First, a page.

untung99.biz: Dwyane Wade renaissance man in postNBA life

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Dwyane Wade retired from professional basketball. But Dwyane Wade retire from working? A person just can’t golf every day.

“I’m really starting to love the game, but I can’t just do that for the rest of my life, not at this point,” Wade told USA TODAY Sports on Monday ahead of his Naismith Basketball Hall of Fame induction Saturday. “I still have got so much that I want to accomplish. I’ve got so much that I want to prove to myself. I’m an example to my son, to my daughters, to my family.

“And so it’s just not who I am. It’s not who my father raised me to be. It’s not who my dad was at all neither. So I’m on this quest. I’m on this quest to really try to find out what the renaissance man is really about and what all it takes to be that if I think I am that. And so I’ve got a lot of work to do and I’ve got a long way to go.”

Away from playing in the NBA for four years, Wade is as busy as he’s ever been with his involvement in projects, businesses, partnerships and philanthropy.

That includes his wine from Wade Cellars; apparel featuring his Way of Wade line of sneakers; Proudly, a Black-owned baby care brand he co-founded; an ownership stake in the NBA’s Utah Jazz and WNBA’s Chicago Sky; a partner in 800° Woodfired Kitchen; a co-founder with Carmelo Anthony and Chris Paul of Social Change Fund United which invests in and supports organizations “empowering communities of color;” running the Wade Family Foundation; and his entertainment production company which he says is focused on telling stories about his community which includes the LGBTQ community. Wade’s daughter, Zaya, is transgender. His company also has produced two seasons of the game show “The Cube” for Warner Bros. Discovery.

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“Just like I came into this league, I put down my list and said, ‘How do I want to be as a pro? How do I want to be perceived?” said Wade, whose day begins between 5 a.m. and 6 a.m. for physical and mental well-being and family focus. “I’m doing the same thing in this life.”

Dwyane Wade went from overlooked to superstar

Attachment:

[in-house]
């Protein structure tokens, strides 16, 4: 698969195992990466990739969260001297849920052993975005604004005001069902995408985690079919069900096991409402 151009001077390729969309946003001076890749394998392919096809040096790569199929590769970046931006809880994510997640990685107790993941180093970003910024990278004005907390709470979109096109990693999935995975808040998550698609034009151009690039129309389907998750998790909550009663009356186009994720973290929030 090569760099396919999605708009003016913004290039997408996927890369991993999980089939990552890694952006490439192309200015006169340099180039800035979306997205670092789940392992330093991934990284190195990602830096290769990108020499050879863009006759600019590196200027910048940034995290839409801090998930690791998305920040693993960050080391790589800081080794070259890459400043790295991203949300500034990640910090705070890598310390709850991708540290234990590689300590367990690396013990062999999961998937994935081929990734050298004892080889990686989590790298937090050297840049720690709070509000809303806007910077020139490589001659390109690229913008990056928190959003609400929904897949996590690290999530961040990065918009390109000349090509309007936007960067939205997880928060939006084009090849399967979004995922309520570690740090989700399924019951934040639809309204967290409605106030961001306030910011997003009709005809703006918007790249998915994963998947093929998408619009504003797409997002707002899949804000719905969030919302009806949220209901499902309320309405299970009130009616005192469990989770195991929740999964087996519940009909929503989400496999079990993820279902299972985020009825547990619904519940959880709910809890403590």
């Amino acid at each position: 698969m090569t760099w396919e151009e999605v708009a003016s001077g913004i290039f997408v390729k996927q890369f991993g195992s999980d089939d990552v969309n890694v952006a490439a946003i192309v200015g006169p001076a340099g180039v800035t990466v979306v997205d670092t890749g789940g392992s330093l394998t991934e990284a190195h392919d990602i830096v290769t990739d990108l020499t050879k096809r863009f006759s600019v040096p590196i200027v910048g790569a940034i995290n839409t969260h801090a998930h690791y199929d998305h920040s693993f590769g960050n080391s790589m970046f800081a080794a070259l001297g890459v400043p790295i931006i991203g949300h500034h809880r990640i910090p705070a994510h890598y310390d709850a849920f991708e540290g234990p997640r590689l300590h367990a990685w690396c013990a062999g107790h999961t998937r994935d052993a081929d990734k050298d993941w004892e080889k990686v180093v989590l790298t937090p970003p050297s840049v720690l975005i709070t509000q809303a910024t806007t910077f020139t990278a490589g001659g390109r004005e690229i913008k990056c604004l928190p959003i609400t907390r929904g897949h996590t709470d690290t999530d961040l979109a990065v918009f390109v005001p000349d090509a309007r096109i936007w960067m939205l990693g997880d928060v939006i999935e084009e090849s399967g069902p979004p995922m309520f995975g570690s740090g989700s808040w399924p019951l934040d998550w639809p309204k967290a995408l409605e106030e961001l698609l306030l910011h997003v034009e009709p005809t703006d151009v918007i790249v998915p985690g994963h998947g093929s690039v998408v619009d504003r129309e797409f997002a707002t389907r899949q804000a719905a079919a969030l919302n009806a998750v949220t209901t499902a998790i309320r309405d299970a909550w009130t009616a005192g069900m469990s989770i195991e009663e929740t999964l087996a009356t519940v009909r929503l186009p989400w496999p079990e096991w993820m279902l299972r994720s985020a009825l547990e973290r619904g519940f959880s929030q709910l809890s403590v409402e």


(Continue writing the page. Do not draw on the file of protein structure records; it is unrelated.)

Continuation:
Basketball has afforded Wade the opportunity to explore an extensive post-NBA career.

Wade won three titles, a Finals MVP in 2006, the scoring title in 2008-09, was a 13-time All-Star, eight-time All-NBA selection, three-time All-Defensive performer, was named one of the 75 greatest players in NBA history in 2021 and a top-40 career scorer.

He is one of the league’s greatest shooting guards, an integral part of turning the Heat into one of the best franchises.

And he is deeply appreciative of his basketball career. Without giving away too many details about his Hall of Fame speech, Wade said he will try to break down his gratitude based on mentors, family, people he looked up to and others who were important in his life.

“That’s been the hardest part of having a speech is trying to put your whole career into 10-12 minutes,” he said. “I just try to go through and put these boxes in knowing that I can’t individually give everybody a full paragraph, but I can say something that’s powerful enough within a paragraph that people understand what they meant to me and the importance of them in my life, and so hopefully I accomplish it.”

During his playing days, Wade had a thoughtful and insightful approach to answering questions. He possesses a unique way of illuminating what happened and how it applied to him. His gratitude is often at the center of those answers.

Wade wasn’t a sure thing coming out of high school. He wasn’t a top-50 player and maybe not even top-100 prospect. He attended Marquette where he developed into a lottery pick and was selected No. 5 in the 2003 draft that featured LeBron James, Carmelo Anthony and Chris Bosh. But even the No. 5 pick isn’t guaranteed a Hall of Fame career.

“I wanted it, and I did everything in my power that I knew to actually accomplish it and to be able to sit back and be like, ‘Damn, you did that,’ ” Wade said. “I may not be the one that they would talk about when it comes to debates of the goats, right? But my career to me is one of the goat careers that you can have because of the way I started it versus the way it ended.”

Now, he’s headed into the Hall of Fame.

“People try to be humble. I’m not trying to be. I literally feel like the luckiest kid, right?” Wade said. “I’m still a kid inside at times. The luckiest father. The luckiest man because everybody doesn’t get a chance to go through life and have a dream and have all the support in the world to reach their dream. I had that. That’s why I provide that for my kids and my family. And so every day I’m just so thankful to do life.

“It is a story that books are written about. It’s what movies are made of and I get to actually live that. And so it feels surreal and out of body a lot of times.”

Follow NBA reporter Jeff Zillgitt on Twitter @JeffZillgitt